Sarah Sakha: Yes. There's an increasing number of humanitarian emergencies worldwide today, and there's an acute and immediate need for food relief. And emergency food products or EFPs is provided as food relief, and I was watching a CNN special about the famine and drought in Somalia, and there was a shot of a little child trying to eat an unpalatable dried paste-like substance. Based on that I delved into social issues, and science, and did my project.
Ted Simons: I was going to say, we all watch television and see certain segments, rarely do we wind up trying to change the world because of it. Was it something you were leaning in that direction to begin with? Or did it just really hit you, that one story?
Sarah Sakha: I have a fond interest for social issues and politics, and I'm always catching up on the news, but when I saw the shots of a little child trying to eat it, that was particularly poignant and I decided to -- No better way to do a science projects.
Ted Simons: When you first started to when you won the state award and now you're competing internationally, has the scope or any aspect of the project changed?
Sarah Sakha: Definitely as far as extent of my further research, and I thought more and more about the implication was my project. But this is a continuation of my project last year and took to the competition last year. So the scope has changed.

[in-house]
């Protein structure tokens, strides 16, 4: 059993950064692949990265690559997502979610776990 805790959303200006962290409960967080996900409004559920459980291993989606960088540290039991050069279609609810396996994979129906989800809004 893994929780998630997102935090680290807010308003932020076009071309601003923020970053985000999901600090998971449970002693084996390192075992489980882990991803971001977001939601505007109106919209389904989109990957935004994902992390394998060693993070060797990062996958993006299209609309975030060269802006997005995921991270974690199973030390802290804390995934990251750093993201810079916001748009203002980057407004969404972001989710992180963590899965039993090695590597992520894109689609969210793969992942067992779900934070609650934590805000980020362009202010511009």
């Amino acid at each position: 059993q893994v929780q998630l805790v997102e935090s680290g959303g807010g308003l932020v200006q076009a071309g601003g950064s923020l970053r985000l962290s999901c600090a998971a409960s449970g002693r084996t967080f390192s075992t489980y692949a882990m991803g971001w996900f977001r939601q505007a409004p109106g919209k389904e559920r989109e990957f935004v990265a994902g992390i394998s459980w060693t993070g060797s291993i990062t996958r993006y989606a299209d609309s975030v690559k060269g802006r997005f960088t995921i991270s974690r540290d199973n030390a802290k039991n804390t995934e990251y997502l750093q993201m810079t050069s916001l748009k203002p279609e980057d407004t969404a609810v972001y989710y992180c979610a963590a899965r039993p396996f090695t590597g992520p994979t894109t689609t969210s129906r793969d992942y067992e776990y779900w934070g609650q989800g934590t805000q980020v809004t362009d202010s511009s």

Ted Simons: So you have you some experience at this level. The international competition, how did Phoenix land this?
Renee Levin:Society for science in the public is the organization that runs the fair. And they went out and determined that Phoenix, L.A., and Pittsburgh are the three cities that it will rotate within the next decade. So we expect -- We will have the fair here in 2013 ,2016 ,and 2019 .
Ted Simons: Wow. That sounds like a lot of responsibility. I would imagine it's not just throw up a sign, open up the airport and let everyone come in. The logistics must be tremendous for something like this.
Renee Levin: You're right. And there's a local arrangements committee made up of businesses, educators, all kinds of volunteers throughout the community, and we're really seeking community support for this program. We need a thousand judges, most of them at a Ph.D. level or bachelors, masters degree, plus six years of experience. We need interpreters from all different languages.
Ted Simons: Interesting.
Renee Levin: we need people to help on the outreach day, which is the public day on Thursday, may 16th. And we will have 4,000 Arizona students attending the fair, and they're going to be doing all kinds of hands-on activities, and making sure the kids get to go through the arena to see all of the projects.